Q: Last year was really hard. I got laid off, and we ended up short-selling our home. We thought we were fortunate because we didn’t end up with a foreclosure on our record, so we’ll be able to buy another home in two years instead of five. We knew the Internal Revenue Service wouldn’t tax us on it, under that temporary law.

But I just did my taxes and we actually owe the state more than $25,000 in income tax because of our short sale. We thought we were doing the right thing by not just letting the house go, but it looks like we’re going to be penalized for that after all.

A: The reality is that when you are upside down and get laid off, there is simply no easy solution without implications. This is especially true if you decide or realize that you can no longer afford the place, even if you were offered a modified payment (which isn’t the easiest thing in the world to obtain, even if you could afford it).

Now, as with all tax topics, there are lots of exceptions and nuances and fact-specific details to the subject of taxation in foreclosure and short-sale cases, but I’m going to talk in general rules, here.

When you divest of your home through a foreclosure or short sale, the difference between what you owed on your home and the fair market value of the home (normally determined by what the lender is able to recoup through the foreclosure auction or short sale) is technically a debt that was forgiven, inasmuch as you are no longer responsible to pay it.

For tax purposes, a loan that is canceled transforms from a loan into income — and, as you know, income is taxable.

The taxing authorities generally call this form of mortgage forgiveness "cancellation of debt income," or CODI. With respect to your federal tax liability, per the IRS Web site, "The Mortgage Debt Relief Act of 2007 generally allows taxpayers to exclude income from the discharge of debt on their principal residence. Debt reduced through mortgage restructuring, as well as mortgage debt forgiven in connection with a foreclosure (in calendar years 2007-12), qualifies for the relief."

However, each state has the power to conform their state tax laws to the federal rule, or not. In California, for example, the legislature has been passing a law that mirrors the federal Mortgage Debt Relief Act on a year-by-year basis. This year, however, this law has not yet passed. The politicos are currently wrangling over it, though, and there are strong indications that it will pass soon. …CONTINUED

People in your situation are essentially faced with having to choose between the best of a set of bad options, and you might actually have done that. Letting your home go back to the lender through foreclosure would likely not have been any more advantageous, from a tax perspective, than your short sale. The "forgiven" mortgage debt is treated the same for tax purposes, whether it was forgiven through foreclosure, short sale or even a principal-reducing loan modification.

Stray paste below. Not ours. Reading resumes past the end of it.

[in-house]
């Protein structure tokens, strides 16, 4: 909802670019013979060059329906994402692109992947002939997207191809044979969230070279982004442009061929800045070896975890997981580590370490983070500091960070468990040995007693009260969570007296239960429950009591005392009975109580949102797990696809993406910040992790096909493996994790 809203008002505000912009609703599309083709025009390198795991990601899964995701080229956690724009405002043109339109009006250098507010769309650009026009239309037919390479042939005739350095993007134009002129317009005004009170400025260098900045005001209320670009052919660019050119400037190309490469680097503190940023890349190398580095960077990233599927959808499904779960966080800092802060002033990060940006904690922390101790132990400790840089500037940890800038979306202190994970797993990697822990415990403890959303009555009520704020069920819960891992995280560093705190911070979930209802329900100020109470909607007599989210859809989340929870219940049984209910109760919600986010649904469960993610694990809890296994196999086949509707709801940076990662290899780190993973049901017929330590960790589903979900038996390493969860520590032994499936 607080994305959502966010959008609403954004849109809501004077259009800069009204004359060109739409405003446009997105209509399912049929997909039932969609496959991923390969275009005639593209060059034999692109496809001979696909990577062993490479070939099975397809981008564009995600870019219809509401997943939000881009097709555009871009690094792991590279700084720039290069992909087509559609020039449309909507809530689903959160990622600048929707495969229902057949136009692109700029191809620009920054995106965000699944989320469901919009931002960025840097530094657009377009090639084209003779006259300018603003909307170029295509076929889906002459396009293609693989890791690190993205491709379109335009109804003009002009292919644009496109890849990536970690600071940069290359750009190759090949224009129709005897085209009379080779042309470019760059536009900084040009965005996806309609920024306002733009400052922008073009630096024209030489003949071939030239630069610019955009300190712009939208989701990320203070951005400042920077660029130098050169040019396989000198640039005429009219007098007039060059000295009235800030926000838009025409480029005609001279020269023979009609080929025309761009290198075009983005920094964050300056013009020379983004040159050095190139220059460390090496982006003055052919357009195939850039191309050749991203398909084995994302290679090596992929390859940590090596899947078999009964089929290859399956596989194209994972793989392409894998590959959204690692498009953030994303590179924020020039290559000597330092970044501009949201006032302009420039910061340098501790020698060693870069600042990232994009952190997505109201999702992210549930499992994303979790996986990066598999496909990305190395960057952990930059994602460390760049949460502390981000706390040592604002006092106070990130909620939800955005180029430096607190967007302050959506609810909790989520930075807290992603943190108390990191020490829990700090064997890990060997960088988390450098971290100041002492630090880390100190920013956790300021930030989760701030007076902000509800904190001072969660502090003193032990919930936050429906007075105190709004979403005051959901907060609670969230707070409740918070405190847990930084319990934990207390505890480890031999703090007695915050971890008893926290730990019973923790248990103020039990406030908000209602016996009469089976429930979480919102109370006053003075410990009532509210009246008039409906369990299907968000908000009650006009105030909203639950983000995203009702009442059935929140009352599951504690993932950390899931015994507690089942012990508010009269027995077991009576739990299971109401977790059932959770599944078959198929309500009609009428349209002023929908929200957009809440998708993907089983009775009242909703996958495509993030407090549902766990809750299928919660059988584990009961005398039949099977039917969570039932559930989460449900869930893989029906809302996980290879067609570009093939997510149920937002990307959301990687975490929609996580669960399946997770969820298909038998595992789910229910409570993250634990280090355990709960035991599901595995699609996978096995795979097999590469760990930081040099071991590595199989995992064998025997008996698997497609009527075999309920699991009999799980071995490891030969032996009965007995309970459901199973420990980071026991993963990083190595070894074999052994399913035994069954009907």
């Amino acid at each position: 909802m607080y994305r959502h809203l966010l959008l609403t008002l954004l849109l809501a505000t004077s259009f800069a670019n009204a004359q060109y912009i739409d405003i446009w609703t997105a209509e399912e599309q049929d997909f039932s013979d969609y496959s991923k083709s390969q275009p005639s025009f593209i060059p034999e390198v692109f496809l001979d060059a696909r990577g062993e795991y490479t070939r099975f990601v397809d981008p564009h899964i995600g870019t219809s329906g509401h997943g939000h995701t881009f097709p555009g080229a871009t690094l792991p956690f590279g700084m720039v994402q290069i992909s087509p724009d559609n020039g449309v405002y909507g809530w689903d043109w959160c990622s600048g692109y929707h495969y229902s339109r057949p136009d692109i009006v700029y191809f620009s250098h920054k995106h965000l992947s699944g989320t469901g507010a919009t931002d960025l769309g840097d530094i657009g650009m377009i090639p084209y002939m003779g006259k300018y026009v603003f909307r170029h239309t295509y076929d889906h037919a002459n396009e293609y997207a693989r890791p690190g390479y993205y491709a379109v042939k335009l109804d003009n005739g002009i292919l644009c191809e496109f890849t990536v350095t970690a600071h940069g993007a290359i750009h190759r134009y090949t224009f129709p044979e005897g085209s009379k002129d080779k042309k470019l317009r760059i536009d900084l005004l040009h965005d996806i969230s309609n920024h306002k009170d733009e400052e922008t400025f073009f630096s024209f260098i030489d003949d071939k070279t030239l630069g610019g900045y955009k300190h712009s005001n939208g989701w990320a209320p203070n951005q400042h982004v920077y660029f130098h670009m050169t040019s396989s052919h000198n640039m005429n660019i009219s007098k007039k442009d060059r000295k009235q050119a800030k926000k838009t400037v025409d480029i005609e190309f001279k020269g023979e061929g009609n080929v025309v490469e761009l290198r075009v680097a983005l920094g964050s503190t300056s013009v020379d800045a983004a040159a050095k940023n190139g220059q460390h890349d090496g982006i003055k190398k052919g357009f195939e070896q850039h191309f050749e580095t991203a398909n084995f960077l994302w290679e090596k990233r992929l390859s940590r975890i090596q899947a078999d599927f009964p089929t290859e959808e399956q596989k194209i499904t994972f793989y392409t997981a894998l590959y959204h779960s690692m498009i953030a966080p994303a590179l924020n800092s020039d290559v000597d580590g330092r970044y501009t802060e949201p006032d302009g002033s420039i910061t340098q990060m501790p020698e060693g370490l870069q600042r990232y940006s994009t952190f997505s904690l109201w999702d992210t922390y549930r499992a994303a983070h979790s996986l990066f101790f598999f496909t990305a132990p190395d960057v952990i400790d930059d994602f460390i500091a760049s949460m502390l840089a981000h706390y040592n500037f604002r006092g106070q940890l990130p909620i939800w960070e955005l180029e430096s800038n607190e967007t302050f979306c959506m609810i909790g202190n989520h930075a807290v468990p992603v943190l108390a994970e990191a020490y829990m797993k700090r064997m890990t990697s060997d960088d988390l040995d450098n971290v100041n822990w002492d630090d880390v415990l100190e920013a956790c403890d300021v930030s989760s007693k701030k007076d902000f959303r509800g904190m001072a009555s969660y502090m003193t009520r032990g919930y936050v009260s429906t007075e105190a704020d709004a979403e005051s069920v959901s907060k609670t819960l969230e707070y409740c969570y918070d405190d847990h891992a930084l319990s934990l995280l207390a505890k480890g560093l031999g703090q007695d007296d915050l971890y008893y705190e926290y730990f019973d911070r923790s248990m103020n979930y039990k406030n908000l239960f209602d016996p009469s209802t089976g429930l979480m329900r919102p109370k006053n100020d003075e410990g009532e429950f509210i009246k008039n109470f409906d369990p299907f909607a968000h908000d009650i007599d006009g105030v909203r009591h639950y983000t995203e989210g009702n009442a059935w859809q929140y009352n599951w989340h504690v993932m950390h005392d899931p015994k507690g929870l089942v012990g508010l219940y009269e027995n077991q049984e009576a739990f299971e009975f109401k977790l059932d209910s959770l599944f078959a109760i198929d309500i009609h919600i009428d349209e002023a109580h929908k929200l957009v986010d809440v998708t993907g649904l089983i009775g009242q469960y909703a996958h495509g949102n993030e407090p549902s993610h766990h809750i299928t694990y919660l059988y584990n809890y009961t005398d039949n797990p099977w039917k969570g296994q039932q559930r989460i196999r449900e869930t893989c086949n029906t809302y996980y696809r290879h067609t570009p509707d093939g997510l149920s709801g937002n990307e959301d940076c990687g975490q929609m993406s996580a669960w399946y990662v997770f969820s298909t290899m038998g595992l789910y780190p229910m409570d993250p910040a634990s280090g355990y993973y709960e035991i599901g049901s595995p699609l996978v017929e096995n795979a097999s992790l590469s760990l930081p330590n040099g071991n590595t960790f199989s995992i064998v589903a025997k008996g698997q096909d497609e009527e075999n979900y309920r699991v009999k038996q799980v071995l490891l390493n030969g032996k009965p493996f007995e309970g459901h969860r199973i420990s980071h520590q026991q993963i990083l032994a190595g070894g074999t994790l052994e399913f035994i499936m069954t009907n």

If there’s a mistake you’ve made, it’s the one you’re still making: trying to handle these matters on your own, without the advice of a local real estate attorney and tax expert.

People facing foreclosure are wise to consult with an attorney or certified public accountant (CPA) before things get too dire: They might be able to help you negotiate with the bank to minimize the tax and other impacts of losing or short-selling your home.

Even at this point in your process, it behooves you to have a tax professional do your taxes rather than try to do it yourself. The few hundred bucks you pay will undoubtedly be cheaper than paying all those taxes. A tax professional — a CPA or an enrolled agent (EA), ideally — can explore the entirety of the state and federal tax code and marshal all of its provisions to your advantage.

For example, even if your CODI is not tax-exempt under a temporary relief provision, you might qualify for an insolvency exemption from the tax if your debts outweigh the fair market value of your assets. But this is something that a tax pro would know that you as a do-it-yourself tax preparer might not.

Tara-Nicholle Nelson is author of "The Savvy Woman’s Homebuying Handbook" and "Trillion Dollar Women: Use Your Power to Make Buying and Remodeling Decisions." Ask her a real estate question online or visit her Web site, www.rethinkrealestate.com.


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